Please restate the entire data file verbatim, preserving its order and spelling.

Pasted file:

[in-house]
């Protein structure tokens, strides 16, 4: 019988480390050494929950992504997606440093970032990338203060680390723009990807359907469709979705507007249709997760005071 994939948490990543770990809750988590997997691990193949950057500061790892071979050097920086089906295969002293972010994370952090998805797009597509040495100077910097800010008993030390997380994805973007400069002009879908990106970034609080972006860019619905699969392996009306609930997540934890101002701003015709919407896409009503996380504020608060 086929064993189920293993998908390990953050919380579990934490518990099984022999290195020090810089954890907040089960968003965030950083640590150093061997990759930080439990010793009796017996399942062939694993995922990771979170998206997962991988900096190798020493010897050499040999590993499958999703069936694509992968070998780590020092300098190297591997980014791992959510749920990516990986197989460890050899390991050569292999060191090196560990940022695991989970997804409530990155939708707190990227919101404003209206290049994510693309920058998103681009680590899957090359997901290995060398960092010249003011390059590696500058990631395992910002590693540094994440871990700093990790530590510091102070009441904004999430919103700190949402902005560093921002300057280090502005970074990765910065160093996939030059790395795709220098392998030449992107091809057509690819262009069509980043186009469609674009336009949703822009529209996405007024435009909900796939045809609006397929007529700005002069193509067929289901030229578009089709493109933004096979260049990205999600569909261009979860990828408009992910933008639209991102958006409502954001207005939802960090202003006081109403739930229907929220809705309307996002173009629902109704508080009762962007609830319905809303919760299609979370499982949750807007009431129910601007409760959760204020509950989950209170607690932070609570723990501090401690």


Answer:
[in-house]
């Protein structure tokens, strides 16, 4: 019988480390050494929950992504997606440093970032990338203060680390723009990807359907469709979705507007249709997760005071 994939948490990543770990809750988590997997691990193949950057500061790892071979050097920086089906295969002293972010994370952090998805797009597509040495100077910097800010008993030390997380994805973007400069002009879908990106970034609080972006860019619905699969392996009306609930997540934890101002701003015709919407896409009503996380504020608060 086929064993189920293993998908390990953050919380579990934490518990099984022999290195020090810089954890907040089960968003965030950083640590150093061997990759930080439990010793009796017996399942062939694993995922990771979170998206997962991988900096190798020493010897050499040999590993499958999703069936694509992968070998780590020092300098190297591997980014791992959510749920990516990986197989460890050899390991050569292999060191090196560990940022695991989970997804409530990155939708707190990227919101404003209206290049994510693309920058998103681009680590899957090359997901290995060398960092010249003011390059590696500058990631395992910002590693540094994440871990700093990790530590510091102070009441904004999430919103700190949402902005560093921002300057280090502005970074990765910065160093996939030059790395795709220098392998030449992107091809057509690819262009069509980043186009469609674009336009949703822009529209996405007024435009909900796939045809609006397929007529700005002069193509067929289901030229578009089709493109933004096979260049990205999600569909261009979860990828408009992910933008639209991102958006409502954001207005939802960090202003006081109403739930229907929220809705309307996002173009629902109704508080009762962007609830319905809303919760299609979370499982949750807007009431129910601007409760959760204020509950989950209170607690932070609570723990501090401690």